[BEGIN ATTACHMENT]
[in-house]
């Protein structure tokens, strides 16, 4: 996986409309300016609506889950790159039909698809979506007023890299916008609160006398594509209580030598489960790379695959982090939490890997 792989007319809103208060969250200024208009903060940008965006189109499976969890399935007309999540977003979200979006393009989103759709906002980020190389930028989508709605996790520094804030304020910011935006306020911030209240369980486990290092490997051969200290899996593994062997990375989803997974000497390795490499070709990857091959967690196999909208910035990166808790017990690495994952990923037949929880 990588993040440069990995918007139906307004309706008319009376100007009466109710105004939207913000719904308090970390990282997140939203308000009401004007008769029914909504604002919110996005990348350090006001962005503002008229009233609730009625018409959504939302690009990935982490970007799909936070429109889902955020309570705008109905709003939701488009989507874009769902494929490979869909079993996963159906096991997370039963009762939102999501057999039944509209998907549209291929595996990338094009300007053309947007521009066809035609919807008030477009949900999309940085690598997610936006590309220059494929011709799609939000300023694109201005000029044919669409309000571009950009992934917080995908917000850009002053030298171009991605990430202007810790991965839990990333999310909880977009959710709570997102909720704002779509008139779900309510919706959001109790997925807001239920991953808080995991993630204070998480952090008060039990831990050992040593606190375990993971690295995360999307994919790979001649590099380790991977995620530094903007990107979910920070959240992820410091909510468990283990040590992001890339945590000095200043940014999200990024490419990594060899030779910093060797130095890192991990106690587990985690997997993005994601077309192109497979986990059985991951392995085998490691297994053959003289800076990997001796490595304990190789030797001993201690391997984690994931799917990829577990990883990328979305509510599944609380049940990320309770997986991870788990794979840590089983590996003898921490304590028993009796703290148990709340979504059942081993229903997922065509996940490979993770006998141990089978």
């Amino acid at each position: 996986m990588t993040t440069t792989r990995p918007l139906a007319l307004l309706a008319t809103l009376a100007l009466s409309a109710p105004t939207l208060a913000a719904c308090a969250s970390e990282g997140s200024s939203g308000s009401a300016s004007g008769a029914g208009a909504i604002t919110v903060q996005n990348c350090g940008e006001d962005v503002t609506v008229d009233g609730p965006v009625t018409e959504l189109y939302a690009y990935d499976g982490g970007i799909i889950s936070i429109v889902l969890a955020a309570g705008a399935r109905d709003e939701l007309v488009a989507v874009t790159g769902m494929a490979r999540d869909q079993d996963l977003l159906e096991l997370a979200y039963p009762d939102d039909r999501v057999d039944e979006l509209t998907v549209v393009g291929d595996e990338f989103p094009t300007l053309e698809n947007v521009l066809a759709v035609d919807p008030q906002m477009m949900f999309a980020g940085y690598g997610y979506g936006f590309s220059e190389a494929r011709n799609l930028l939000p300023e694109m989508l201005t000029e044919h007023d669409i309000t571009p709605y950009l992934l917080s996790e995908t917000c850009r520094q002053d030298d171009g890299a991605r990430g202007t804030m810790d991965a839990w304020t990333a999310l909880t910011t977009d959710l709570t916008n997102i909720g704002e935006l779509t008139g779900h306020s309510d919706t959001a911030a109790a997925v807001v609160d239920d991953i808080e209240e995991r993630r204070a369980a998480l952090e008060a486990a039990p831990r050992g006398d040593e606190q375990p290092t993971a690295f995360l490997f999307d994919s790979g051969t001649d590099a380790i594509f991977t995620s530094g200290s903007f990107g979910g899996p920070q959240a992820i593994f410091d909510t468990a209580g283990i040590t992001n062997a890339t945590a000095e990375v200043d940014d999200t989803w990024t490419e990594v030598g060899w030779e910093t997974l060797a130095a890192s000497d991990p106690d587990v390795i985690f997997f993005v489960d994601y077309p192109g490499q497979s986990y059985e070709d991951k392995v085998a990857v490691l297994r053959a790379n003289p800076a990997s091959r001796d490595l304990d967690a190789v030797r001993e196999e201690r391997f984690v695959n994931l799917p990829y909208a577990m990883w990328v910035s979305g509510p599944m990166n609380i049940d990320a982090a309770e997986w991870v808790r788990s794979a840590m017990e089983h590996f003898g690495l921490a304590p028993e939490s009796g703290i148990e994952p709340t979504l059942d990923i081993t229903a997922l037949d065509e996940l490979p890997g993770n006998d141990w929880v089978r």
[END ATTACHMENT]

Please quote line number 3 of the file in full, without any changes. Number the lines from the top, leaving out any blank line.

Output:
């Amino acid at each position: 996986m990588t993040t440069t792989r990995p918007l139906a007319l307004l309706a008319t809103l009376a100007l009466s409309a109710p105004t939207l208060a913000a719904c308090a969250s970390e990282g997140s200024s939203g308000s009401a300016s004007g008769a029914g208009a909504i604002t919110v903060q996005n990348c350090g940008e006001d962005v503002t609506v008229d009233g609730p965006v009625t018409e959504l189109y939302a690009y990935d499976g982490g970007i799909i889950s936070i429109v889902l969890a955020a309570g705008a399935r109905d709003e939701l007309v488009a989507v874009t790159g769902m494929a490979r999540d869909q079993d996963l977003l159906e096991l997370a979200y039963p009762d939102d039909r999501v057999d039944e979006l509209t998907v549209v393009g291929d595996e990338f989103p094009t300007l053309e698809n947007v521009l066809a759709v035609d919807p008030q906002m477009m949900f999309a980020g940085y690598g997610y979506g936006f590309s220059e190389a494929r011709n799609l930028l939000p300023e694109m989508l201005t000029e044919h007023d669409i309000t571009p709605y950009l992934l917080s996790e995908t917000c850009r520094q002053d030298d171009g890299a991605r990430g202007t804030m810790d991965a839990w304020t990333a999310l909880t910011t977009d959710l709570t916008n997102i909720g704002e935006l779509t008139g779900h306020s309510d919706t959001a911030a109790a997925v807001v609160d239920d991953i808080e209240e995991r993630r204070a369980a998480l952090e008060a486990a039990p831990r050992g006398d040593e606190q375990p290092t993971a690295f995360l490997f999307d994919s790979g051969t001649d590099a380790i594509f991977t995620s530094g200290s903007f990107g979910g899996p920070q959240a992820i593994f410091d909510t468990a209580g283990i040590t992001n062997a890339t945590a000095e990375v200043d940014d999200t989803w990024t490419e990594v030598g060899w030779e910093t997974l060797a130095a890192s000497d991990p106690d587990v390795i985690f997997f993005v489960d994601y077309p192109g490499q497979s986990y059985e070709d991951k392995v085998a990857v490691l297994r053959a790379n003289p800076a990997s091959r001796d490595l304990d967690a190789v030797r001993e196999e201690r391997f984690v695959n994931l799917p990829y909208a577990m990883w990328v910035s979305g509510p599944m990166n609380i049940d990320a982090a309770e997986w991870v808790r788990s794979a840590m017990e089983h590996f003898g690495l921490a304590p028993e939490s009796g703290i148990e994952p709340t979504l059942d990923i081993t229903a997922l037949d065509e996940l490979p890997g993770n006998d141990w929880v089978r």